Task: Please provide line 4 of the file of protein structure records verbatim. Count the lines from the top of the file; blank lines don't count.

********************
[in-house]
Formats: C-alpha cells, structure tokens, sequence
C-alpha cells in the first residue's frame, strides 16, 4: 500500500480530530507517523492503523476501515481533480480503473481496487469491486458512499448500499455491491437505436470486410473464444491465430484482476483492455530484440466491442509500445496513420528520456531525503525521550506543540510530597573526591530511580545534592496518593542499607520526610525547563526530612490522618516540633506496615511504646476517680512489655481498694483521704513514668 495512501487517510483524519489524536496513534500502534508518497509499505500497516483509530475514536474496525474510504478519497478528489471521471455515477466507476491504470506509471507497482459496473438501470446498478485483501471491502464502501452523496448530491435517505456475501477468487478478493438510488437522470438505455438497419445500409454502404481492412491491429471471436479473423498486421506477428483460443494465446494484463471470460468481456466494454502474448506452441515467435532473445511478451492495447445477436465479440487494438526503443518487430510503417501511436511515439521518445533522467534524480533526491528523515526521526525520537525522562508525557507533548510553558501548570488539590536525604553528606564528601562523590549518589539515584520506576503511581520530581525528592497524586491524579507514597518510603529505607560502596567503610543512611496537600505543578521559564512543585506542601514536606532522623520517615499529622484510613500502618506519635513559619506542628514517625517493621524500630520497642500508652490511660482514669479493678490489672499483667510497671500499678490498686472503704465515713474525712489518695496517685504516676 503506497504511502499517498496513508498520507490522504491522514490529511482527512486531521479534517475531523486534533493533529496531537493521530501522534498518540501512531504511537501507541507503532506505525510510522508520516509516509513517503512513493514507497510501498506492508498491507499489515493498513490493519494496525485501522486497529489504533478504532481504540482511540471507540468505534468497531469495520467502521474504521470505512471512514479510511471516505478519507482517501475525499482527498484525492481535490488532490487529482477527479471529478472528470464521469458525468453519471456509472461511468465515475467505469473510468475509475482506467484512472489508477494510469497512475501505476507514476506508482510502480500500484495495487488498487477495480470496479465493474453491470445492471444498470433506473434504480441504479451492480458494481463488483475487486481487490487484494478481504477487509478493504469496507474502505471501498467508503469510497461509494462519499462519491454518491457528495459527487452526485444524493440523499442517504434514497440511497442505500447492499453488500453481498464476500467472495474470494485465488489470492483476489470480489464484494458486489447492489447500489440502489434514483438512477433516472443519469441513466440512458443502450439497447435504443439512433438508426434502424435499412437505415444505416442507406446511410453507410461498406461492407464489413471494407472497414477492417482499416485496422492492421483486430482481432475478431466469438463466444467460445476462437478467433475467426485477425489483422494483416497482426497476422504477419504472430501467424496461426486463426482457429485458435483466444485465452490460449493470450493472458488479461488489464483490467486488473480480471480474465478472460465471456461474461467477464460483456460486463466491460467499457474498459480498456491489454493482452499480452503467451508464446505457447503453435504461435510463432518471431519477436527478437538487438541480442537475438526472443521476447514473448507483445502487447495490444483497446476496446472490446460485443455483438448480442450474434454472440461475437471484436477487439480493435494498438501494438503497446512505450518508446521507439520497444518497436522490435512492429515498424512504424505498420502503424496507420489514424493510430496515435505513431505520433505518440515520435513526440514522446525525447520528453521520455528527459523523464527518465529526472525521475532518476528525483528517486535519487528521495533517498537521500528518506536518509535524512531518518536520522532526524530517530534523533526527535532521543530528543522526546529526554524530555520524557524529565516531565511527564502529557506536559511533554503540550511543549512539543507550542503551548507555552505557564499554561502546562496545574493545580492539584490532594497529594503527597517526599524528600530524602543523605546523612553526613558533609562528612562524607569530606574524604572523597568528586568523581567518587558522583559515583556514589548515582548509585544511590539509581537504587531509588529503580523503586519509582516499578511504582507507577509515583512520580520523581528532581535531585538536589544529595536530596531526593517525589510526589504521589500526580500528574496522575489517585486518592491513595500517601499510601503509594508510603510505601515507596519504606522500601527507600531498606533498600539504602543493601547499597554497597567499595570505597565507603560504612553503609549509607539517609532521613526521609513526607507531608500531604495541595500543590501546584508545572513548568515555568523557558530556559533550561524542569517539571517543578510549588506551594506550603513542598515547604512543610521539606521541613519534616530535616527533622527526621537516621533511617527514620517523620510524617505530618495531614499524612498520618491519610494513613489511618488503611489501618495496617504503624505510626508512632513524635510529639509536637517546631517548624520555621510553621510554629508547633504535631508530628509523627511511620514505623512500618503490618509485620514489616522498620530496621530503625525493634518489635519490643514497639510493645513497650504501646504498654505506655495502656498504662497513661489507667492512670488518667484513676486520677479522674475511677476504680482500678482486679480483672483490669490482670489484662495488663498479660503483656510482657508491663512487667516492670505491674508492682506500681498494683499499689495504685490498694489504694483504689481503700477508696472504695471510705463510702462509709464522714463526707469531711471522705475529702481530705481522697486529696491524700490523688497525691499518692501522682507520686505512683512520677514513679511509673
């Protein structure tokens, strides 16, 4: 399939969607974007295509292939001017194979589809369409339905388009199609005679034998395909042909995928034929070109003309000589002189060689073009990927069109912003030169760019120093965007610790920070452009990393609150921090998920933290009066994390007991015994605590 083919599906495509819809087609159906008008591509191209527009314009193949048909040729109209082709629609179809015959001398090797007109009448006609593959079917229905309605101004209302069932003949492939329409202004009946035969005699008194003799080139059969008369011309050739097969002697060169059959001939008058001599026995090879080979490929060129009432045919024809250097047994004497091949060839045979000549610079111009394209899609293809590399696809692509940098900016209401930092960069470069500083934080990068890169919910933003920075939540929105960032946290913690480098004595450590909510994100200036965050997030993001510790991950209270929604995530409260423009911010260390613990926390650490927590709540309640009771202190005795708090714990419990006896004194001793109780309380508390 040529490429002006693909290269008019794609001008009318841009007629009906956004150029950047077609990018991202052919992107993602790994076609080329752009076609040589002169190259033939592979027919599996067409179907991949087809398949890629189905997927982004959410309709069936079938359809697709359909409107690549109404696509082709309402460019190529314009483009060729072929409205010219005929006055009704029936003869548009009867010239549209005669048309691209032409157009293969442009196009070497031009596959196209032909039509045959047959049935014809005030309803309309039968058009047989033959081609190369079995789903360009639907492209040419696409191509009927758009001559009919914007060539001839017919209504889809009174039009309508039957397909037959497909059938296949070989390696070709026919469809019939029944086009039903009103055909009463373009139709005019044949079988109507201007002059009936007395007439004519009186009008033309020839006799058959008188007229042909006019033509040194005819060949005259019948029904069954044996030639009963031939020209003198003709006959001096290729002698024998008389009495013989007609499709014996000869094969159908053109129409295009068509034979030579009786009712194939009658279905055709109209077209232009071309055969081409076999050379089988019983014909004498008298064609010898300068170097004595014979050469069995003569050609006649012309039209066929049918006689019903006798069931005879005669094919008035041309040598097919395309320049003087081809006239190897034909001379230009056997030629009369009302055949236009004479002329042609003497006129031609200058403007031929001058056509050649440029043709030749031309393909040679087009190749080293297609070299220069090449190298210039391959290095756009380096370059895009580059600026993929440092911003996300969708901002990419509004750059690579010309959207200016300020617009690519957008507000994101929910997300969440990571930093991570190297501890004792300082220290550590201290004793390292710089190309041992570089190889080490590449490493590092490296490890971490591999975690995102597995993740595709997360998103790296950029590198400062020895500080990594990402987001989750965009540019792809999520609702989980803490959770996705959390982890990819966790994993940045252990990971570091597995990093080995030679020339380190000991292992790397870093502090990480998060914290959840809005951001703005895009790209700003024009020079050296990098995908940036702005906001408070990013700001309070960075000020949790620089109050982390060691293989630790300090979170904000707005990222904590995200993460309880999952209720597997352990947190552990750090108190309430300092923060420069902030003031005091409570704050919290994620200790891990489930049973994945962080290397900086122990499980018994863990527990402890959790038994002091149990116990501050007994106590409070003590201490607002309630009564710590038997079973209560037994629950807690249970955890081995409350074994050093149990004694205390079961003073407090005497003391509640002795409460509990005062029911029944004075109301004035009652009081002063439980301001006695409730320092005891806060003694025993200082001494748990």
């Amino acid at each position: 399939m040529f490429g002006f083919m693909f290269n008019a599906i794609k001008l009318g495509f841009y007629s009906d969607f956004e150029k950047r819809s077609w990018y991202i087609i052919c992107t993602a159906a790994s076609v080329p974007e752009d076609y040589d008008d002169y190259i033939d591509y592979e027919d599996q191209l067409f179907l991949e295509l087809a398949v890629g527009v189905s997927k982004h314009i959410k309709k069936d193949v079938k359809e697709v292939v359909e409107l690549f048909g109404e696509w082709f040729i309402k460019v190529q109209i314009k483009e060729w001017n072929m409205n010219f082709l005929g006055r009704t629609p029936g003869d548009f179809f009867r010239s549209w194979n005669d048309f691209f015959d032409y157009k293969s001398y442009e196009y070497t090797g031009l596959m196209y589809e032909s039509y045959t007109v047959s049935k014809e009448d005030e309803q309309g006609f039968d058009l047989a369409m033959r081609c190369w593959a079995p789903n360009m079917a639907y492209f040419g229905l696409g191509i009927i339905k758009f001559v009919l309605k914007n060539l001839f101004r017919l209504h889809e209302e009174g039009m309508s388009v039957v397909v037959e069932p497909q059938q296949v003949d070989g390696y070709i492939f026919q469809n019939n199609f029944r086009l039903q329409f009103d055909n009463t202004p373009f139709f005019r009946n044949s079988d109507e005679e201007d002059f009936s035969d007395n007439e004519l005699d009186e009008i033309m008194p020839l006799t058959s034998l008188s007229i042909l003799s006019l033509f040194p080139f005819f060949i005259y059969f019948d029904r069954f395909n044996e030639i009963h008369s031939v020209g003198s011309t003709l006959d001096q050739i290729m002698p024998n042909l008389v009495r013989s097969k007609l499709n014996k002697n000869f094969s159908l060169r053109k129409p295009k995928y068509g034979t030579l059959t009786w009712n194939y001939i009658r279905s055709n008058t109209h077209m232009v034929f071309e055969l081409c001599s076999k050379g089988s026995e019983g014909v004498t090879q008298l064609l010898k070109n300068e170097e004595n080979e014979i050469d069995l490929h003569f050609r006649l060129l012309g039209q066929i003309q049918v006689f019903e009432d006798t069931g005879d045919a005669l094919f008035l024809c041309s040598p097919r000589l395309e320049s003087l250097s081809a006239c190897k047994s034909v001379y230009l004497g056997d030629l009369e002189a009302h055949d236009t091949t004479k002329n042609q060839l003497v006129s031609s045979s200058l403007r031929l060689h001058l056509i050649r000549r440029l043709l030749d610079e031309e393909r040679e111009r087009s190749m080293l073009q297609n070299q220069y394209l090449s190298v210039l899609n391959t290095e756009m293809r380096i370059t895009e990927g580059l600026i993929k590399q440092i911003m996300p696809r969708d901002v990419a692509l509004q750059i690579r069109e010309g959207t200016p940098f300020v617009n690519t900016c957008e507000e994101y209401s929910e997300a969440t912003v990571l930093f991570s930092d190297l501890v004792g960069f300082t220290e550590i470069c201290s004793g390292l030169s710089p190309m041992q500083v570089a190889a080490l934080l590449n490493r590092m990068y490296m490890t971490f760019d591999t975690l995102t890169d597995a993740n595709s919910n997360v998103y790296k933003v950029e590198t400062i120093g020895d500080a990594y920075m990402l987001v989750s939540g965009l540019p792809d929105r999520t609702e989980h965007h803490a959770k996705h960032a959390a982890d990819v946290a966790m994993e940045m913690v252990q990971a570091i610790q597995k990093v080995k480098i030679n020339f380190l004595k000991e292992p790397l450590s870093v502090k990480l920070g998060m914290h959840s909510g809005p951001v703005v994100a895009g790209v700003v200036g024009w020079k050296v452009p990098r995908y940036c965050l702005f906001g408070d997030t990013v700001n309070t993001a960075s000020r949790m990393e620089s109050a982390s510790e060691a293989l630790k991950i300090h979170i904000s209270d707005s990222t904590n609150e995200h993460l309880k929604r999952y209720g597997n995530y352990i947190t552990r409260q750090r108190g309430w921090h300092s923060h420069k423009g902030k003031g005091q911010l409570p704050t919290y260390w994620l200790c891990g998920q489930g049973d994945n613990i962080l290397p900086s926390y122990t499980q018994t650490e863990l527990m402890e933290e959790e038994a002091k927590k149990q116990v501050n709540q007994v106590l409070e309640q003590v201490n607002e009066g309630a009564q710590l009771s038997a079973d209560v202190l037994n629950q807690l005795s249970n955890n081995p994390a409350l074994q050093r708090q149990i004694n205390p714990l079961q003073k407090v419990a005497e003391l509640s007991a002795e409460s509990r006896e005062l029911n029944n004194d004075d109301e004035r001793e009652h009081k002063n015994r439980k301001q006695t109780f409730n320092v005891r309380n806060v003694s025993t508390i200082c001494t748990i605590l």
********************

């Protein structure tokens, strides 16, 4: 399939969607974007295509292939001017194979589809369409339905388009199609005679034998395909042909995928034929070109003309000589002189060689073009990927069109912003030169760019120093965007610790920070452009990393609150921090998920933290009066994390007991015994605590 083919599906495509819809087609159906008008591509191209527009314009193949048909040729109209082709629609179809015959001398090797007109009448006609593959079917229905309605101004209302069932003949492939329409202004009946035969005699008194003799080139059969008369011309050739097969002697060169059959001939008058001599026995090879080979490929060129009432045919024809250097047994004497091949060839045979000549610079111009394209899609293809590399696809692509940098900016209401930092960069470069500083934080990068890169919910933003920075939540929105960032946290913690480098004595450590909510994100200036965050997030993001510790991950209270929604995530409260423009911010260390613990926390650490927590709540309640009771202190005795708090714990419990006896004194001793109780309380508390 040529490429002006693909290269008019794609001008009318841009007629009906956004150029950047077609990018991202052919992107993602790994076609080329752009076609040589002169190259033939592979027919599996067409179907991949087809398949890629189905997927982004959410309709069936079938359809697709359909409107690549109404696509082709309402460019190529314009483009060729072929409205010219005929006055009704029936003869548009009867010239549209005669048309691209032409157009293969442009196009070497031009596959196209032909039509045959047959049935014809005030309803309309039968058009047989033959081609190369079995789903360009639907492209040419696409191509009927758009001559009919914007060539001839017919209504889809009174039009309508039957397909037959497909059938296949070989390696070709026919469809019939029944086009039903009103055909009463373009139709005019044949079988109507201007002059009936007395007439004519009186009008033309020839006799058959008188007229042909006019033509040194005819060949005259019948029904069954044996030639009963031939020209003198003709006959001096290729002698024998008389009495013989007609499709014996000869094969159908053109129409295009068509034979030579009786009712194939009658279905055709109209077209232009071309055969081409076999050379089988019983014909004498008298064609010898300068170097004595014979050469069995003569050609006649012309039209066929049918006689019903006798069931005879005669094919008035041309040598097919395309320049003087081809006239190897034909001379230009056997030629009369009302055949236009004479002329042609003497006129031609200058403007031929001058056509050649440029043709030749031309393909040679087009190749080293297609070299220069090449190298210039391959290095756009380096370059895009580059600026993929440092911003996300969708901002990419509004750059690579010309959207200016300020617009690519957008507000994101929910997300969440990571930093991570190297501890004792300082220290550590201290004793390292710089190309041992570089190889080490590449490493590092490296490890971490591999975690995102597995993740595709997360998103790296950029590198400062020895500080990594990402987001989750965009540019792809999520609702989980803490959770996705959390982890990819966790994993940045252990990971570091597995990093080995030679020339380190000991292992790397870093502090990480998060914290959840809005951001703005895009790209700003024009020079050296990098995908940036702005906001408070990013700001309070960075000020949790620089109050982390060691293989630790300090979170904000707005990222904590995200993460309880999952209720597997352990947190552990750090108190309430300092923060420069902030003031005091409570704050919290994620200790891990489930049973994945962080290397900086122990499980018994863990527990402890959790038994002091149990116990501050007994106590409070003590201490607002309630009564710590038997079973209560037994629950807690249970955890081995409350074994050093149990004694205390079961003073407090005497003391509640002795409460509990005062029911029944004075109301004035009652009081002063439980301001006695409730320092005891806060003694025993200082001494748990």